Editorial: 'Look at Canada' a flawed argument in New Zealand flag debate
The prime minister's zeal for a new national flag is bordering on the fanatical, now gushing it is "gonna be worth billions" to New Zealand.
While John Key was never going to roll over in the face of mounting opposition to the $26 million flag multi-referendum, his defiance is becoming more desperate.
A flag that brings in billions of dollars sounds great, and if there is a business case to support his claim rather than just a throwaway line on a breakfast radio show, it may temper some of the criticism.
But there isn't. It is Key employing car salesman-like showmanship to obscure the fact we are facing two expensive referendums that a majority of Kiwis have no appetite for.
Key is adamant the silver fern branding will do for New Zealand what a tick did for Nike sneakers or, his favourite example, what the maple leaf has done for Canada.
Yes, it's a striking motif, that looks good on ice hockey jerseys and bottles of maple syrup, but the "well, look at Canada" argument is a flawed one.
The red and white maple emblem was a vast improvement on the stuffy old Canadian Red Ensign, which featured the Union Jack and a coat of arms.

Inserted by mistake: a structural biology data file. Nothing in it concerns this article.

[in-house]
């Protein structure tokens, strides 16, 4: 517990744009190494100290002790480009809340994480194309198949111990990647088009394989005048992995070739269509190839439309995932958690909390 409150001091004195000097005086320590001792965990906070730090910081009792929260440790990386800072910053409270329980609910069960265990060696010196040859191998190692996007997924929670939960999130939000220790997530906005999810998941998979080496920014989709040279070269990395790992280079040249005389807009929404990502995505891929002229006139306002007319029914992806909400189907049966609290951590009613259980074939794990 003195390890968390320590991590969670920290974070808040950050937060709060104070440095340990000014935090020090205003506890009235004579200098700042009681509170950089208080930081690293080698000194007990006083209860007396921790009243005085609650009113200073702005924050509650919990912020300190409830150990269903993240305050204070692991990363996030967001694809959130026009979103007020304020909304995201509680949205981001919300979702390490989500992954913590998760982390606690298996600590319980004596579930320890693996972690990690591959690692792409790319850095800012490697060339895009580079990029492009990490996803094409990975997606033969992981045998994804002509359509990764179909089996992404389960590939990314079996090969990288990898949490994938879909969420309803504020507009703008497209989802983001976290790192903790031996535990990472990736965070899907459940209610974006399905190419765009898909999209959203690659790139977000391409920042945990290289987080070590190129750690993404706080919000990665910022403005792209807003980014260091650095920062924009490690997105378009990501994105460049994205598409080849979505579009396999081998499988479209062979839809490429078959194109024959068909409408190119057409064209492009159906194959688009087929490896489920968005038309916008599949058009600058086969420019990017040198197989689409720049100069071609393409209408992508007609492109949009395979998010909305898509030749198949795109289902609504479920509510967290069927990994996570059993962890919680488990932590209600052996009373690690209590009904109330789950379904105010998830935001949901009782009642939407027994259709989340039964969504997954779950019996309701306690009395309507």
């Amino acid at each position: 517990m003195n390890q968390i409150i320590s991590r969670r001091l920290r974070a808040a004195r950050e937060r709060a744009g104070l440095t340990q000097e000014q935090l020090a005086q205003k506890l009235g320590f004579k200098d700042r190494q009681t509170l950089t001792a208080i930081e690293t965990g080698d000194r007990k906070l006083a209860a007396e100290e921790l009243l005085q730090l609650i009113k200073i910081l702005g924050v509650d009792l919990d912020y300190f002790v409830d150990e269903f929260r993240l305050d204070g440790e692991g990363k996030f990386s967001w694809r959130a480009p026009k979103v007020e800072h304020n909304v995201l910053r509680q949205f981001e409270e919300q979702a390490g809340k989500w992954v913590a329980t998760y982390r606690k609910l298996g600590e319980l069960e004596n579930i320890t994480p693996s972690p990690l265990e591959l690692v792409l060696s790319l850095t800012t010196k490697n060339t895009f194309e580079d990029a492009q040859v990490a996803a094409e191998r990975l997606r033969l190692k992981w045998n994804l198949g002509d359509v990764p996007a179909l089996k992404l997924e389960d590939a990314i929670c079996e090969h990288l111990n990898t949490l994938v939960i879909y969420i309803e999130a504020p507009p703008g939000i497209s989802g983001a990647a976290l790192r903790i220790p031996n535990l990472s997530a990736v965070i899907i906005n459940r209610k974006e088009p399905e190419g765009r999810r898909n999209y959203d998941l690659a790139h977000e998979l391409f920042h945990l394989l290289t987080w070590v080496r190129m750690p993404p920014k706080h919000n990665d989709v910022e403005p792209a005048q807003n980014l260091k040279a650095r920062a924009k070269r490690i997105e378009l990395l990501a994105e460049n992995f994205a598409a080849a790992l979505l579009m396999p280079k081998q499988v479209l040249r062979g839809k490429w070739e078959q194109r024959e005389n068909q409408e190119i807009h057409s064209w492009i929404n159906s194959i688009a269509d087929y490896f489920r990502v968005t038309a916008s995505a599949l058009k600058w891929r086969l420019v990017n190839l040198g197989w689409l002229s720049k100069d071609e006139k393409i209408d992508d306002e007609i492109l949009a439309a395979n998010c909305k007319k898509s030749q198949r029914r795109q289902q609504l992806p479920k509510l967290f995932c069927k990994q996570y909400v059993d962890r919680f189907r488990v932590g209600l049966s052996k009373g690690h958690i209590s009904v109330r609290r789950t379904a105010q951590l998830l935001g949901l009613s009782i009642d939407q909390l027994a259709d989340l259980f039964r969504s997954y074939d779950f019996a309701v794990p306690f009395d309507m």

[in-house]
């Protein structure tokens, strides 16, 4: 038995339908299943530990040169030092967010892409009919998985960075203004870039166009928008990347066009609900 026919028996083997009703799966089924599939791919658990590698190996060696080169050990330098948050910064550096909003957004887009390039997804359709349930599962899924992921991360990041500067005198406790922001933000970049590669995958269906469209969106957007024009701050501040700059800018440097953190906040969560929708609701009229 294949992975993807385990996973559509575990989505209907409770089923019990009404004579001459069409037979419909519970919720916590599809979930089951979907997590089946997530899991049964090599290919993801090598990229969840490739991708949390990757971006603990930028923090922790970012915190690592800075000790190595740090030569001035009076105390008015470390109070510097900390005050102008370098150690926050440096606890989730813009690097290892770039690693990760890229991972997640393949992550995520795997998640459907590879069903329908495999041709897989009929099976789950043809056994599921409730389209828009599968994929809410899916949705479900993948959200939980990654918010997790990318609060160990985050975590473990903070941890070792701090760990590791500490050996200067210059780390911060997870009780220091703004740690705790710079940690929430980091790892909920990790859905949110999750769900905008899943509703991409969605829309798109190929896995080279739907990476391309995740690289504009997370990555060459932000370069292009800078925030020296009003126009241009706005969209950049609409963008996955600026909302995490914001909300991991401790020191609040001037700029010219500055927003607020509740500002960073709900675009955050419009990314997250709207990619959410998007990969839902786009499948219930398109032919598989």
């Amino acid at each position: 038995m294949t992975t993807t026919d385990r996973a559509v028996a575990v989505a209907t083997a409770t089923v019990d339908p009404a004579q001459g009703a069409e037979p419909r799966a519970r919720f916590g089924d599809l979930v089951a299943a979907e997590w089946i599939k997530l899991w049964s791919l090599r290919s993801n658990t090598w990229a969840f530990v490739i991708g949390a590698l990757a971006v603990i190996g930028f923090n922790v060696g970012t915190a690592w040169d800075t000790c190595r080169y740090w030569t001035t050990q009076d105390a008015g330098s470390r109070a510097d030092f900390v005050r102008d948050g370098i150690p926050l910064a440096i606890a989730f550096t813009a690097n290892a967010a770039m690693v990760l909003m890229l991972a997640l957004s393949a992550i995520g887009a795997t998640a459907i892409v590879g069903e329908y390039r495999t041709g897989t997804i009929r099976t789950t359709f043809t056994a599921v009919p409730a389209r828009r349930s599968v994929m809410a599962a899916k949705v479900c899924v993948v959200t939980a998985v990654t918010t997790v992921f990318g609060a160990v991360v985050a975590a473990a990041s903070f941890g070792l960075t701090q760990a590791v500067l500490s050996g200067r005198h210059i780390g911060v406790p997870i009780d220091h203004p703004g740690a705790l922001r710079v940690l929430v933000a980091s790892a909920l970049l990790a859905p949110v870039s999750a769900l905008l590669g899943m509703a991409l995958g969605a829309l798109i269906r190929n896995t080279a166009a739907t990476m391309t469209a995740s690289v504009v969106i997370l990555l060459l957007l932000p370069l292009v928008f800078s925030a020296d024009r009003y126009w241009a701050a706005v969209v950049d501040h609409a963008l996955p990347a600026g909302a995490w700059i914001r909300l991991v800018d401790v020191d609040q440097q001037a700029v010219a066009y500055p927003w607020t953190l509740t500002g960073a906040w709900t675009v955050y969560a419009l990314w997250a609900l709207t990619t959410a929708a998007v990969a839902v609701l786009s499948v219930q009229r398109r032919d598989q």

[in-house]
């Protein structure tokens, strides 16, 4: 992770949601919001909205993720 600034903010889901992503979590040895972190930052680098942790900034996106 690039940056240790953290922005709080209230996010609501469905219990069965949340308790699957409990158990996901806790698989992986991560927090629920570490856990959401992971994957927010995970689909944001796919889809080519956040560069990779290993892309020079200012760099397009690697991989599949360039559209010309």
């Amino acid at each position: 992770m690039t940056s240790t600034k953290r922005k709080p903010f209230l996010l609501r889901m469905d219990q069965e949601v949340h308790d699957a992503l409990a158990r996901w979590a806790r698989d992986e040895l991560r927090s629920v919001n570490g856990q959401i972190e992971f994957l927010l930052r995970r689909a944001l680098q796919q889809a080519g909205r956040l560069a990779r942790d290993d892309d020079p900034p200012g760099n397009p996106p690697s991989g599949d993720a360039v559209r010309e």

However, it had never been Canada's official flag and, crucially, people hated it.
A national poll in 1958 found 80 per cent of the people wanted a distinct Canadian flag, and 60 per cent of those wanted a maple leaf on it.
Wouldn't our prime minister love to have that sort of public support in his corner?
Had Key the slightest inkling a new New Zealand flag/Silver fern design might garner a similar result, it would have likely been the first question of the first referendum, and not conspicuous in its absence.
To those who argue it is not the right time for a flag change, Key has responded bullishly: "It'll never be the right time."
Well, 80 per cent support sounds like the right time to us - and New Zealand is still a long way from that.
Key is quick to promote the fact his Government is giving the citizens the chance to be involved in the selection process, an opportunity the Canadian public were not afforded (though the maple leaf flag was chosen from public submissions).
What he doesn't seem to accept though is the Canadian Government was in tune with what the public wanted, whereas Key's hasn't the slightest idea.